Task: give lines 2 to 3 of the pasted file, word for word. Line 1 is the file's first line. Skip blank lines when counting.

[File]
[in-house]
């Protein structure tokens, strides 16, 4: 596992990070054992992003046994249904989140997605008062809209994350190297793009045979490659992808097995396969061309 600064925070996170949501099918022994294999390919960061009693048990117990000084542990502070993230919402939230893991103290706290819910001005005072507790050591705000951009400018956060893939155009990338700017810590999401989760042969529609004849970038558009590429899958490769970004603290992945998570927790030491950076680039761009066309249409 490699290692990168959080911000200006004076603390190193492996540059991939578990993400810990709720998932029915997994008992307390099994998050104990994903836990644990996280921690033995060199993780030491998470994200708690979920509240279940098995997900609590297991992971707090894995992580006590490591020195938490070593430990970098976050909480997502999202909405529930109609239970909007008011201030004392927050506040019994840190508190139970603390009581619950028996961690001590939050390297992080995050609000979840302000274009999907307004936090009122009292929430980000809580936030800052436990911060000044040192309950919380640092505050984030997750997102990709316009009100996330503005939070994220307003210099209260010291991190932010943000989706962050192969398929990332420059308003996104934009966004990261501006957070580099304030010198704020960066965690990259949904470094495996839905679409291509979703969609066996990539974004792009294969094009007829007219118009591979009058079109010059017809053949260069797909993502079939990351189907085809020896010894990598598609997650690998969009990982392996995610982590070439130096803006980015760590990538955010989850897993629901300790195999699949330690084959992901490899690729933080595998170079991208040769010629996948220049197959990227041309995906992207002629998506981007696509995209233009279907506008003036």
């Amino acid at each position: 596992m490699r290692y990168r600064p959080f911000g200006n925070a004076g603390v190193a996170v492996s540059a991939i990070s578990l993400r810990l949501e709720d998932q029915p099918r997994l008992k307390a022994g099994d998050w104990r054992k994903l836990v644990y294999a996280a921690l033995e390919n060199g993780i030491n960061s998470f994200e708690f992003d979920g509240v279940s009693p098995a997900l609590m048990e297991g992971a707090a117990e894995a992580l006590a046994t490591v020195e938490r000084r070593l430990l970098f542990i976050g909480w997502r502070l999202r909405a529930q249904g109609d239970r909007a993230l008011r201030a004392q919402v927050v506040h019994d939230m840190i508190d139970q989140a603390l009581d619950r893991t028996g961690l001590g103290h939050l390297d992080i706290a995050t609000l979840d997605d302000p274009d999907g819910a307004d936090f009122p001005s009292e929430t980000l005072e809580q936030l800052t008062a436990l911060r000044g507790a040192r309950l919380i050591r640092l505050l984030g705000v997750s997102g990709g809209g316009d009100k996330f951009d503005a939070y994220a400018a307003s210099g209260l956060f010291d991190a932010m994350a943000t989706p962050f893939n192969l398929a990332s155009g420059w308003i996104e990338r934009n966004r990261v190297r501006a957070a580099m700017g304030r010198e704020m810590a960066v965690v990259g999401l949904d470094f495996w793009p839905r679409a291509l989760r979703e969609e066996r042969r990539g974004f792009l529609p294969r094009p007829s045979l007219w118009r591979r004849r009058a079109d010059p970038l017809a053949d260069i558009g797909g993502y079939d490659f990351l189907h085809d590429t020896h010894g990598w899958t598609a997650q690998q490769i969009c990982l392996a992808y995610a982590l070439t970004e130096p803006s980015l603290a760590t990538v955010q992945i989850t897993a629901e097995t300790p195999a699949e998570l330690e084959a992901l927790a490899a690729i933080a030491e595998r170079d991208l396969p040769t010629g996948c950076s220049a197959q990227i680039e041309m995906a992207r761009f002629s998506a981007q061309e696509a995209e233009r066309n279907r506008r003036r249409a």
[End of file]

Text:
């Protein structure tokens, strides 16, 4: 596992990070054992992003046994249904989140997605008062809209994350190297793009045979490659992808097995396969061309 600064925070996170949501099918022994294999390919960061009693048990117990000084542990502070993230919402939230893991103290706290819910001005005072507790050591705000951009400018956060893939155009990338700017810590999401989760042969529609004849970038558009590429899958490769970004603290992945998570927790030491950076680039761009066309249409 490699290692990168959080911000200006004076603390190193492996540059991939578990993400810990709720998932029915997994008992307390099994998050104990994903836990644990996280921690033995060199993780030491998470994200708690979920509240279940098995997900609590297991992971707090894995992580006590490591020195938490070593430990970098976050909480997502999202909405529930109609239970909007008011201030004392927050506040019994840190508190139970603390009581619950028996961690001590939050390297992080995050609000979840302000274009999907307004936090009122009292929430980000809580936030800052436990911060000044040192309950919380640092505050984030997750997102990709316009009100996330503005939070994220307003210099209260010291991190932010943000989706962050192969398929990332420059308003996104934009966004990261501006957070580099304030010198704020960066965690990259949904470094495996839905679409291509979703969609066996990539974004792009294969094009007829007219118009591979009058079109010059017809053949260069797909993502079939990351189907085809020896010894990598598609997650690998969009990982392996995610982590070439130096803006980015760590990538955010989850897993629901300790195999699949330690084959992901490899690729933080595998170079991208040769010629996948220049197959990227041309995906992207002629998506981007696509995209233009279907506008003036």
């Amino acid at each position: 596992m490699r290692y990168r600064p959080f911000g200006n925070a004076g603390v190193a996170v492996s540059a991939i990070s578990l993400r810990l949501e709720d998932q029915p099918r997994l008992k307390a022994g099994d998050w104990r054992k994903l836990v644990y294999a996280a921690l033995e390919n060199g993780i030491n960061s998470f994200e708690f992003d979920g509240v279940s009693p098995a997900l609590m048990e297991g992971a707090a117990e894995a992580l006590a046994t490591v020195e938490r000084r070593l430990l970098f542990i976050g909480w997502r502070l999202r909405a529930q249904g109609d239970r909007a993230l008011r201030a004392q919402v927050v506040h019994d939230m840190i508190d139970q989140a603390l009581d619950r893991t028996g961690l001590g103290h939050l390297d992080i706290a995050t609000l979840d997605d302000p274009d999907g819910a307004d936090f009122p001005s009292e929430t980000l005072e809580q936030l800052t008062a436990l911060r000044g507790a040192r309950l919380i050591r640092l505050l984030g705000v997750s997102g990709g809209g316009d009100k996330f951009d503005a939070y994220a400018a307003s210099g209260l956060f010291d991190a932010m994350a943000t989706p962050f893939n192969l398929a990332s155009g420059w308003i996104e990338r934009n966004r990261v190297r501006a957070a580099m700017g304030r010198e704020m810590a960066v965690v990259g999401l949904d470094f495996w793009p839905r679409a291509l989760r979703e969609e066996r042969r990539g974004f792009l529609p294969r094009p007829s045979l007219w118009r591979r004849r009058a079109d010059p970038l017809a053949d260069i558009g797909g993502y079939d490659f990351l189907h085809d590429t020896h010894g990598w899958t598609a997650q690998q490769i969009c990982l392996a992808y995610a982590l070439t970004e130096p803006s980015l603290a760590t990538v955010q992945i989850t897993a629901e097995t300790p195999a699949e998570l330690e084959a992901l927790a490899a690729i933080a030491e595998r170079d991208l396969p040769t010629g996948c950076s220049a197959q990227i680039e041309m995906a992207r761009f002629s998506a981007q061309e696509a995209e233009r066309n279907r506008r003036r249409a």